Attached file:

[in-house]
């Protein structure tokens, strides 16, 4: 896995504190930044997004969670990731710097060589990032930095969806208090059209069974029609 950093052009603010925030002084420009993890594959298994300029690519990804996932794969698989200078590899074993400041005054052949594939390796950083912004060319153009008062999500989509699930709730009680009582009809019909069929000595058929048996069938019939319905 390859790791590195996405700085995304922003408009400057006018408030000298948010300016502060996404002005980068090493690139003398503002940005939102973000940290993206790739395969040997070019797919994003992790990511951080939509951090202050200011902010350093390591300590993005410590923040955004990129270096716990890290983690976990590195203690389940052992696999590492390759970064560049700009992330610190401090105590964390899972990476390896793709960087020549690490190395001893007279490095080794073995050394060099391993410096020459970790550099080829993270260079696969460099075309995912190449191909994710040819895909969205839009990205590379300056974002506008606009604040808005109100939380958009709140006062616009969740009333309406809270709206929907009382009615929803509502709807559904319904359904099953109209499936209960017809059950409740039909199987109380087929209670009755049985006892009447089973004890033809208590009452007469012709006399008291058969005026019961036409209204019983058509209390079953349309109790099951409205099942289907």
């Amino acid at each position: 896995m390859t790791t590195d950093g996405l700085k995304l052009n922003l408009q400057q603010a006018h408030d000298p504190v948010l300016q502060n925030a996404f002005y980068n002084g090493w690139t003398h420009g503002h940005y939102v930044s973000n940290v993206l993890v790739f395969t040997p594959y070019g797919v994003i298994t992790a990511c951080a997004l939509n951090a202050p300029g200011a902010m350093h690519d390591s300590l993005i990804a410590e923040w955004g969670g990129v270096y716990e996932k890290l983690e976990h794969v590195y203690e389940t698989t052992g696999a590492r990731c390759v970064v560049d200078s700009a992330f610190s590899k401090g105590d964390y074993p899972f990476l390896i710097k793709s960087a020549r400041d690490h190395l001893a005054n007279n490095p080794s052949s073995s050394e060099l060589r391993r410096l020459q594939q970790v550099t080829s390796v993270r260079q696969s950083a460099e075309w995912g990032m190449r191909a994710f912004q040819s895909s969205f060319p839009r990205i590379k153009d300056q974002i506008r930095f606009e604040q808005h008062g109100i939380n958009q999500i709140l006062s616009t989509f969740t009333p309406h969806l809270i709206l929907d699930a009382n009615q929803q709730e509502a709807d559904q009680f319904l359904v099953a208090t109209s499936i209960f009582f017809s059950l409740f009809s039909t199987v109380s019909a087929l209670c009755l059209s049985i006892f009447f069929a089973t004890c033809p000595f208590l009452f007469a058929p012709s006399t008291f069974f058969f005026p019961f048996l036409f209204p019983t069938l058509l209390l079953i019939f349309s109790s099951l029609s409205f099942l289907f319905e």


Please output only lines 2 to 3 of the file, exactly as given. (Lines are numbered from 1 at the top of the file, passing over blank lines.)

């Protein structure tokens, strides 16, 4: 896995504190930044997004969670990731710097060589990032930095969806208090059209069974029609 950093052009603010925030002084420009993890594959298994300029690519990804996932794969698989200078590899074993400041005054052949594939390796950083912004060319153009008062999500989509699930709730009680009582009809019909069929000595058929048996069938019939319905 390859790791590195996405700085995304922003408009400057006018408030000298948010300016502060996404002005980068090493690139003398503002940005939102973000940290993206790739395969040997070019797919994003992790990511951080939509951090202050200011902010350093390591300590993005410590923040955004990129270096716990890290983690976990590195203690389940052992696999590492390759970064560049700009992330610190401090105590964390899972990476390896793709960087020549690490190395001893007279490095080794073995050394060099391993410096020459970790550099080829993270260079696969460099075309995912190449191909994710040819895909969205839009990205590379300056974002506008606009604040808005109100939380958009709140006062616009969740009333309406809270709206929907009382009615929803509502709807559904319904359904099953109209499936209960017809059950409740039909199987109380087929209670009755049985006892009447089973004890033809208590009452007469012709006399008291058969005026019961036409209204019983058509209390079953349309109790099951409205099942289907």
């Amino acid at each position: 896995m390859t790791t590195d950093g996405l700085k995304l052009n922003l408009q400057q603010a006018h408030d000298p504190v948010l300016q502060n925030a996404f002005y980068n002084g090493w690139t003398h420009g503002h940005y939102v930044s973000n940290v993206l993890v790739f395969t040997p594959y070019g797919v994003i298994t992790a990511c951080a997004l939509n951090a202050p300029g200011a902010m350093h690519d390591s300590l993005i990804a410590e923040w955004g969670g990129v270096y716990e996932k890290l983690e976990h794969v590195y203690e389940t698989t052992g696999a590492r990731c390759v970064v560049d200078s700009a992330f610190s590899k401090g105590d964390y074993p899972f990476l390896i710097k793709s960087a020549r400041d690490h190395l001893a005054n007279n490095p080794s052949s073995s050394e060099l060589r391993r410096l020459q594939q970790v550099t080829s390796v993270r260079q696969s950083a460099e075309w995912g990032m190449r191909a994710f912004q040819s895909s969205f060319p839009r990205i590379k153009d300056q974002i506008r930095f606009e604040q808005h008062g109100i939380n958009q999500i709140l006062s616009t989509f969740t009333p309406h969806l809270i709206l929907d699930a009382n009615q929803q709730e509502a709807d559904q009680f319904l359904v099953a208090t109209s499936i209960f009582f017809s059950l409740f009809s039909t199987v109380s019909a087929l209670c009755l059209s049985i006892f009447f069929a089973t004890c033809p000595f208590l009452f007469a058929p012709s006399t008291f069974f058969f005026p019961f048996l036409f209204p019983t069938l058509l209390l079953i019939f349309s109790s099951l029609s409205f099942l289907f319905e």